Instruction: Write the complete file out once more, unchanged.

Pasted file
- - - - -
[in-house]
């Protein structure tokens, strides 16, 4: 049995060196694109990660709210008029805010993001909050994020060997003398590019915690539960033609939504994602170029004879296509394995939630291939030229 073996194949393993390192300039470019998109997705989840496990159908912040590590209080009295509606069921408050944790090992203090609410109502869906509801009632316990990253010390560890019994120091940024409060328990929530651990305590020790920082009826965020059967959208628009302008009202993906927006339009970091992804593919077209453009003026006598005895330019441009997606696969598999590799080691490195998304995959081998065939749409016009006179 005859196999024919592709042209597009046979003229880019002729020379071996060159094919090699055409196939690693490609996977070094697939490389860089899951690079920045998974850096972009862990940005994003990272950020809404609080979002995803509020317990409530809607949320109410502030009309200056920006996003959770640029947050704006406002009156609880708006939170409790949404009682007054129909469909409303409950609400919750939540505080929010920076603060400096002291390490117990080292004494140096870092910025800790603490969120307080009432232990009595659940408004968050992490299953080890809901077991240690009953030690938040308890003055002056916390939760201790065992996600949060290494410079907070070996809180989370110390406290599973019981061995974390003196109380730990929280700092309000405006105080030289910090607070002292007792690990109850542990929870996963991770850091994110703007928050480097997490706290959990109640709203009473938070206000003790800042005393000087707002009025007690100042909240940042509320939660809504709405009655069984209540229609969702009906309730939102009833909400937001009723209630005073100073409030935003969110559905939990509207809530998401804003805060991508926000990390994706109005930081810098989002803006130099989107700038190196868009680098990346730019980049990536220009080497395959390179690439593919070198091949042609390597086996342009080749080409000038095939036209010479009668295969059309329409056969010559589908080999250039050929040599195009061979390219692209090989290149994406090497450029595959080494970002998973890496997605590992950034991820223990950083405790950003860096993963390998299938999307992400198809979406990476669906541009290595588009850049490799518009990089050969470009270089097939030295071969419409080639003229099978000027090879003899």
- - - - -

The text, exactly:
[in-house]
């Protein structure tokens, strides 16, 4: 049995060196694109990660709210008029805010993001909050994020060997003398590019915690539960033609939504994602170029004879296509394995939630291939030229 073996194949393993390192300039470019998109997705989840496990159908912040590590209080009295509606069921408050944790090992203090609410109502869906509801009632316990990253010390560890019994120091940024409060328990929530651990305590020790920082009826965020059967959208628009302008009202993906927006339009970091992804593919077209453009003026006598005895330019441009997606696969598999590799080691490195998304995959081998065939749409016009006179 005859196999024919592709042209597009046979003229880019002729020379071996060159094919090699055409196939690693490609996977070094697939490389860089899951690079920045998974850096972009862990940005994003990272950020809404609080979002995803509020317990409530809607949320109410502030009309200056920006996003959770640029947050704006406002009156609880708006939170409790949404009682007054129909469909409303409950609400919750939540505080929010920076603060400096002291390490117990080292004494140096870092910025800790603490969120307080009432232990009595659940408004968050992490299953080890809901077991240690009953030690938040308890003055002056916390939760201790065992996600949060290494410079907070070996809180989370110390406290599973019981061995974390003196109380730990929280700092309000405006105080030289910090607070002292007792690990109850542990929870996963991770850091994110703007928050480097997490706290959990109640709203009473938070206000003790800042005393000087707002009025007690100042909240940042509320939660809504709405009655069984209540229609969702009906309730939102009833909400937001009723209630005073100073409030935003969110559905939990509207809530998401804003805060991508926000990390994706109005930081810098989002803006130099989107700038190196868009680098990346730019980049990536220009080497395959390179690439593919070198091949042609390597086996342009080749080409000038095939036209010479009668295969059309329409056969010559589908080999250039050929040599195009061979390219692209090989290149994406090497450029595959080494970002998973890496997605590992950034991820223990950083405790950003860096993963390998299938999307992400198809979406990476669906541009290595588009850049490799518009990089050969470009270089097939030295071969419409080639003229099978000027090879003899």